If we’re going to eliminate the age requirement for the NBA Draft, then it is only fair to make certain concessions on the behalf of the college game. When Ben Simmons arrived at LSU, he was quickly touted as the top player in the nation and expected number one overall pick in the draft. After completing his freshman season with the Tigers, he withdrew from school and began training for the draft.
Maybe it’s just me, but it seems a bit ridiculous that a player can accept an athletic scholarship with no obligation to at least finish out the semester.
In order to protect the college game, players should have to agree to complete 45 credits over a minimum of three semesters. How fast or slow they want to go through it is at their discretion, but this would keep players on campus for at least two basketball seasons and improve college basketball. Thanks to injuries we only got to see 11 games of Kyrie Irving at Duke. Could you imagine what we all could have witnessed if we were able to see him return for his sophomore season healthy with a more polished game?
When players leave for the NBA they depriving college fans of high-level basketball. Just imagine seeing the sophomore campaigns of DeAndre Ayton, Mo Bamba, or Marvin Bagley. It’s easy if you try.
Rule #3: Create one to one partnerships between NBA Franchises and G-League teams
What basketball sorely lacks is a competitive alternative to college basketball that would provide fair compensation. A couple outliers (e.g. Brandon Jennings) have jumped to Europe or China in recent memory, but the lack of a preeminent minor league outfit in the United States is a missed opportunity.
The NBA Development League has moved in a positive direction over the past few seasons. Rebranding to the G-League as part of a partnership with Gatorade has already paid dividends, but it is almost sad that each NBA Franchise doesn’t have it’s own minor league club. The league currently sits at 26 teams, with a 27th joining next year. Only six years ago that number was as low as 16. Having a dedicated minor league club allows an organization to think long-term from a player development standpoint.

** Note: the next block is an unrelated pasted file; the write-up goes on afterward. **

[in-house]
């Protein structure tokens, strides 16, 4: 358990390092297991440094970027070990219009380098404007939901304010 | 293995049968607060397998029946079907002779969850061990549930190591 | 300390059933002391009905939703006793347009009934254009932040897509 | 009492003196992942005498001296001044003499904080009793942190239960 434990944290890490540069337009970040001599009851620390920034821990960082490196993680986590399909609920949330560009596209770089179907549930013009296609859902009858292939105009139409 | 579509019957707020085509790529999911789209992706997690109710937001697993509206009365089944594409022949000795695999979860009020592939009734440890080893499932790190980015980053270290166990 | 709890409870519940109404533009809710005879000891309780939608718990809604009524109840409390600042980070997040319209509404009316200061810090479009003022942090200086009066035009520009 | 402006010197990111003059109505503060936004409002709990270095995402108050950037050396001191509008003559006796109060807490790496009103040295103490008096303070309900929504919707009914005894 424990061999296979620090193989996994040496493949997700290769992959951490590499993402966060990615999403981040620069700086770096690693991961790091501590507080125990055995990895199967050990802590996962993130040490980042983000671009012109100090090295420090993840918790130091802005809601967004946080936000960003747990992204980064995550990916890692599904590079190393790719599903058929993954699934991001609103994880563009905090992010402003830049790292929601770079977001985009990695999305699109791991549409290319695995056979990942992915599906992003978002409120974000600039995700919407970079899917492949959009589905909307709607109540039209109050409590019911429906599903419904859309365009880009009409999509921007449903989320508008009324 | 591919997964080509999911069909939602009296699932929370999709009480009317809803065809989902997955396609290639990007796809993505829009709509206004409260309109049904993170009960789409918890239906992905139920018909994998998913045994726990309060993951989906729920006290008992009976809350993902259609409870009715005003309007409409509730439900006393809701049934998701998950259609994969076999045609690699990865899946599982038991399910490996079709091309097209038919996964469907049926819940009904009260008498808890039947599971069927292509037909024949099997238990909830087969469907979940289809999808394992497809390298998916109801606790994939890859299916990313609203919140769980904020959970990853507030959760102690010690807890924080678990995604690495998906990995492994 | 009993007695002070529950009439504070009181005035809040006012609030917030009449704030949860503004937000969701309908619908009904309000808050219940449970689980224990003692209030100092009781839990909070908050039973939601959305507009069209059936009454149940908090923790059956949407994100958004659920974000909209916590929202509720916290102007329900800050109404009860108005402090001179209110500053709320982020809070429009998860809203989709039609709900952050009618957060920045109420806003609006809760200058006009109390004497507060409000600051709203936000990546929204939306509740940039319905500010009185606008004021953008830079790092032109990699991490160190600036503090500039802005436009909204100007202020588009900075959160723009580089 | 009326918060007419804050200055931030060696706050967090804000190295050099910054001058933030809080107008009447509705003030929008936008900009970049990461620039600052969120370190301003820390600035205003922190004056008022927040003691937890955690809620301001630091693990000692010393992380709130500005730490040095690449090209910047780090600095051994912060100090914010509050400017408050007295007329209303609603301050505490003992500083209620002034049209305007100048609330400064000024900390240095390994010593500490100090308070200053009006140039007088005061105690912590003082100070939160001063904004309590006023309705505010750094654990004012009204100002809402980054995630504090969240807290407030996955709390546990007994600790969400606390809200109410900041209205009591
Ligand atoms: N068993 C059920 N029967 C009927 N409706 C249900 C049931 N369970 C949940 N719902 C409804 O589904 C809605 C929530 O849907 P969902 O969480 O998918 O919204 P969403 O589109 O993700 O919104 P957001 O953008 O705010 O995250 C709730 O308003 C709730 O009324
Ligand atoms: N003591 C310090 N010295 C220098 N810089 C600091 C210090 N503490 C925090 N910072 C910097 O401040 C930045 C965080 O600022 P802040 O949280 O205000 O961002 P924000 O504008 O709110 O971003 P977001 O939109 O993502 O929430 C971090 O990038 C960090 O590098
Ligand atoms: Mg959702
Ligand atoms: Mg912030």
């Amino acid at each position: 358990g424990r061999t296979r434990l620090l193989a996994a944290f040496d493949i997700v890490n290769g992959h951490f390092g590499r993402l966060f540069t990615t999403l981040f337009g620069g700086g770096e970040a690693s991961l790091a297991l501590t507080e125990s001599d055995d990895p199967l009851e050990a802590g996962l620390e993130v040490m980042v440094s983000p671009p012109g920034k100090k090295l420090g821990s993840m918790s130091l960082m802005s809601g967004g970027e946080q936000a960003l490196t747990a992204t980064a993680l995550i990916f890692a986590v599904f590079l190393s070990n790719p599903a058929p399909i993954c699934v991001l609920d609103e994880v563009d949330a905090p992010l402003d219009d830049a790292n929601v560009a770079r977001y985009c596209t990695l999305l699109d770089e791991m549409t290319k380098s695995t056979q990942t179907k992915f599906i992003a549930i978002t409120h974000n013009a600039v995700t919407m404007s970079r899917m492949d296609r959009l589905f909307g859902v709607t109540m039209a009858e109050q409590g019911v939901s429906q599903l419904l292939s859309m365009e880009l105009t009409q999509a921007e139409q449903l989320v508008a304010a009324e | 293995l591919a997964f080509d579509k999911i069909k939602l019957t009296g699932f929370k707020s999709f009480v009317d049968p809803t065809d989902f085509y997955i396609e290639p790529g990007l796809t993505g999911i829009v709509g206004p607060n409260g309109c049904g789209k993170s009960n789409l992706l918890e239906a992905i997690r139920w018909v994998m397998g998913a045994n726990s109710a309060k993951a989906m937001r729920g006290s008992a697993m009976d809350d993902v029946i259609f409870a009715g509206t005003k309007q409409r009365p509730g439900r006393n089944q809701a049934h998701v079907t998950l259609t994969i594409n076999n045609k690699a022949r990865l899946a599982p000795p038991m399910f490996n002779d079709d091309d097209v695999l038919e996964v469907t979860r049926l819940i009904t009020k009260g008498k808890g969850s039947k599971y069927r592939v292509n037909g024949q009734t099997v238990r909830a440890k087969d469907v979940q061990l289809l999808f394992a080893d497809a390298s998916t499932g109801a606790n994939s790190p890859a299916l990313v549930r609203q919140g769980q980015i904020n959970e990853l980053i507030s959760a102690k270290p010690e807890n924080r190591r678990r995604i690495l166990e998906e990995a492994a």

NBA rosters are tight as it is and as a result, we see the backend of rosters constantly shuffling. Once the NBA figures out how to use the G-League effectively, maybe we will see more of our young talent opt to stay in America rather than jump overseas.
The next few rules are all caveats to this one.
Rule #4: Lengthen the draft
If the G-League’s vision is fully realized then we need more rounds in the draft. Makes it more interesting rather than teams being entirely comprised of free agents.
Rule #5: The JV/Varsity approach
Generally speaking, it makes sense to put minor league outfits in smaller, profitable markets close to where the big club plays. A good example being the Westchester Knicks being only a train ride away for Madison Square Garden. However, fans in the main market should be exposed to minor leaguers as well. A handful of times during a season, teams should offer doubleheader games, where the minor league team opens for their NBA franchise.
This would be a good way to get the casual fans’ eyes on G-League players and gain exposure. In a place like New York where every game sells out no matter how bad the team is, there could be a lot to gain by having the Westchester Knicks come down and play in front of the MSG faithful, especially if they happen to be competitive.
Rule #6: 18-year-olds have to spend time in the G-League
Just another way to get eyes on the G-League. What if we were to send players to the minors for a set period of time? If a player jumps to the NBA straight from high school, then they have to spend half of the season in the G-League. This would not affect their salary as it is dictated by draft slot and would give younger guys a chance to get acclimated to a higher level of competition.
Plus, if a player isn’t ready at the offset, this would allow them an outlet to earn a living and get better rather than burning a hole on an NBA bench.
It’s not perfect but some of these changes could help basketball. The bottom line is that the system needs to be fixed in some way. Who knows? We may see some of these implemented sooner rather than later.